Optical Device

- LG Electronics

An optical device is provided in the present application. The optical device of the present application has varying transmittance and improved appearance defects, such as reduction of wrinkles that may occur by lamination of a liquid crystal element and an outer substrate. Such optical device can be used for various applications such as eyewear, for example, sunglasses or AR (augmented reality) or VR (virtual reality) eyewear, an outer wall of a building or a sunroof for a vehicle.

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Description
CROSS-REFERENCE TO RELATED APPLICATION

This application is a national phase entry under 35 U.S.C. § 371 of International Application No. PCT/KR2019/008865 filed Jul. 18, 2019, which claims priority from Korean Patent Application No. 10-2018-0094738 filed on Aug. 14, 2018, the disclosure of which are incorporated herein by reference in their entirety.

TECHNICAL FIELD

The present application relates to an optical device.

BACKGROUND ART

Various optical devices are known, which are designed so that transmittance can be varied using liquid crystal compounds.

For example, transmittance-variable devices using a so-called GH cell (guest host cell), to which a mixture of a host material and a dichroic dye guest is applied, are known, and in the device, a liquid crystal compound is mainly used as the host material.

Such transmittance-variable devices are applied to various applications including eyewear such as sunglasses and eyeglasses, outward walls of a building or sunroofs of a vehicle, and the like.

DISCLOSURE Technical Problem

It is an object of the present application to provide an optical device capable of varying the transmittance and with improved appearance defects such as reduction of wrinkles that may occur by lamination of a liquid crystal element and an outer substrate.

Technical Solution

The present application relates to an optical device. The optical device comprises a liquid crystal element having a structure in which a first base layer, a liquid crystal layer and a second base layer are sequentially laminated.

FIG. 1 exemplarily shows a liquid crystal element according to one example of the present application. As shown in FIG. 1, the liquid crystal element (10) may have a structure in which the first base layer (11a), the liquid crystal layer (12), and the second base layer (11b) are sequentially laminated. In addition, the expressions of first and second do not prescribe the front-and-rear or up-and-down relationship of the base layers.

As one example, one or more of the first base layer (11a) and the second base layer (11b) constituting the liquid crystal element (10) may have a flexural rigidity (D) of about 2.2*10−4 N·m or more, as represented by Equation 1 below.

D = Eh e 3 1 2 ( 1 - υ 2 ) [ Equation 1 ]

In Equation 1 above, D is the flexural rigidity of the base layer, E is the Young's modulus of the base layer, he is the thickness of the base layer, and υ is the Poisson's ratio of the base layer.

In another example, the flexural rigidity (D) of Formula 1 above may be about 2.2*10−4 N·m or more, 4*10−4 N·m or more, 6*10−4 N·m or more, 8*10−4 N·m or more, 10*10−4 N·m or more, 20*10−4 N·m or more, 30*10−4 N·m or more, 40*10−4 N·m or more, or about 50*10−4 N·m or more, and the upper limit is not particularly limited, but may be about 1 N·m or less, 5*10−1 N·m or less, 1*10−1 N·m or less, 5*10−1 N·m or less, or about 1*10−2 N·m or less.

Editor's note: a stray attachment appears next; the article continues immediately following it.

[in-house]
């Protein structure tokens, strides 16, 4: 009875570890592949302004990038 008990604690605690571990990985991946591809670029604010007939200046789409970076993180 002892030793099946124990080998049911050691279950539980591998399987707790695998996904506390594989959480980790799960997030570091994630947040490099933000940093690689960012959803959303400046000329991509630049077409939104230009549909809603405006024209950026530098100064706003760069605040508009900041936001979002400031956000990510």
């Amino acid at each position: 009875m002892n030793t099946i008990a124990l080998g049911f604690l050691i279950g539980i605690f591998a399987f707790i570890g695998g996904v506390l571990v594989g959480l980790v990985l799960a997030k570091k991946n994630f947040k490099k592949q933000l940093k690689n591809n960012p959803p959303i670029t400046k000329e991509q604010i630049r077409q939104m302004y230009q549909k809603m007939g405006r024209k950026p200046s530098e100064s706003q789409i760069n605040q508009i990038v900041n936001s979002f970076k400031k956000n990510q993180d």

When the base layer satisfies the flexural rigidity (D) in the above range, appearance defects such as wrinkles may be reduced at the time that the liquid crystal element comprising the base layer is laminated with an outer substrate, which is described below, to manufacture an optical device.

As one example, in each of the first base layer and the second base layer, the flexural rigidity (D) of Equation 1 above may be about 2.2*10−4 N·m or more. When the flexural rigidity of the first and second base layers satisfies the above range, the appearance defects of the optical device can be reduced more efficiently.

In one example, each of the first base layer and the second base layer may have a Young's modulus (E) of about 1*109 N/m2 to about 1*1010 N/m2. In another example, the Young's modulus (E) of the base layer may be about 1.2*109 N/m2 or more, 1.4*109 N/m2 or more, 1.6*109 N/m2 or more, or about 1.8*109 N/m2 or more, and may be about 9*109 N/m2 or less, 8*109 N/m2 or less, 7*109 N/m2 or less, 6*109 N/m2 or less, 5*109 N/m2 or less, 4*109 N/m2 or less, or about 3*109 N/m2 or less.

For example, the Young's modulus (E) can be measured in the manner specified in ASTM D882, which can be measured by cutting the film in the form provided by the relevant standard and using equipment (capable of measuring force and length simultaneously) for measuring a stress-strain curve, for example, a UTM (universal testing machine).

When the Young's modulus (E) of the base layer satisfies the above range, it is advantageous that the flexural rigidity (D) of Equation 1 above has a range of 2.2*104 N·m or more. Therefore, when the liquid crystal element is laminated with an outer substrate, which is described below, to manufacture an optical device, appearance defects such as wrinkles may be reduced.

As one example, the first base layer and the second base layer may each have a thickness (he) of about 10 μm to about 1,000 μm. In another example, the base layers may each have a thickness (he) of about 20 μm or more, 40 μm or more, 60 μm or more, 80 μm or more, 100 μm or more, 120 μm or more, 140 μm or more, 160 μm or more, or about 180 μm or more, and may be about 900 μm or less, 800 μm or less, 700 μm or less, 600 μm or less, 500 μm or less, or about 400 μm or less.